In extending the implications of our earlier research, we found that a measure of impulsivity developed by Barratt (1965) differentiated recovering, male pathological gamblers (N = 12; mean age = 48.9 years) from male control subjects (N = 15; mean age = 43.3 years). Among the gamblers themselves, however, this measure of impulsivity did not correlate with an index of the social and familial disruption engendered by past gambling. In contrast, a measure of one facet of the gamblers' cognitive style (the TF subscale of the Myers-Briggs Inventory) did correlate with this index of gambling-induced disruption but did not differentiate gamblers from controls. These results, as well as other findings, are discussed in the context of previous research and with regard to the inferential limits imposed by studies of this kind.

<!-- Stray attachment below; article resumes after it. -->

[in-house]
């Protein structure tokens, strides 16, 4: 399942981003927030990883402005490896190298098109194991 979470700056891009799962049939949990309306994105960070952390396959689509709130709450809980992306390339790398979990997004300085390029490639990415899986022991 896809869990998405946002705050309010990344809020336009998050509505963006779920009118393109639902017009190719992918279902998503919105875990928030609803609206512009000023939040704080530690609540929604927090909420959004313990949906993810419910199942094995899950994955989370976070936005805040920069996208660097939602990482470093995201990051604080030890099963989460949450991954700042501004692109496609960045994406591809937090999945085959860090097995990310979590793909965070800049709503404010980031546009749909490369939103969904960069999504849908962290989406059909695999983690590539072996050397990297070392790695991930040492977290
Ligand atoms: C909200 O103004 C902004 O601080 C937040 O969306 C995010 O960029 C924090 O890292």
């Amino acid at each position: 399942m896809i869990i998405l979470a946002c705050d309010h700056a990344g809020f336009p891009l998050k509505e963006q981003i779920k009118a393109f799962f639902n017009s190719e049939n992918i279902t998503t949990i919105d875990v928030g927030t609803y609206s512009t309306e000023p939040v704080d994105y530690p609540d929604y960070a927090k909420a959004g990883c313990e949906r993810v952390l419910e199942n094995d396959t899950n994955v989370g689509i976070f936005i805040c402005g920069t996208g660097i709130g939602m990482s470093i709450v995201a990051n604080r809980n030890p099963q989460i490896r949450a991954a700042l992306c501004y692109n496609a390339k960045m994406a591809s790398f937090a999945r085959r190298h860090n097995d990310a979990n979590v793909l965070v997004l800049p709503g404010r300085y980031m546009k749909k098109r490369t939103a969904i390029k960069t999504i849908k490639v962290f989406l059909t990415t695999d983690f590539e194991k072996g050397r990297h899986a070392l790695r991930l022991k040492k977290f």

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This research was supported by a grant from the New Jersey Lottery Commission.
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Carlton, P.L., Manowitz, P. Factors determining the severity of pathological gambling in males. J Gambling Stud 10, 147–157 (1994). https://doi.org/10.1007/BF02109937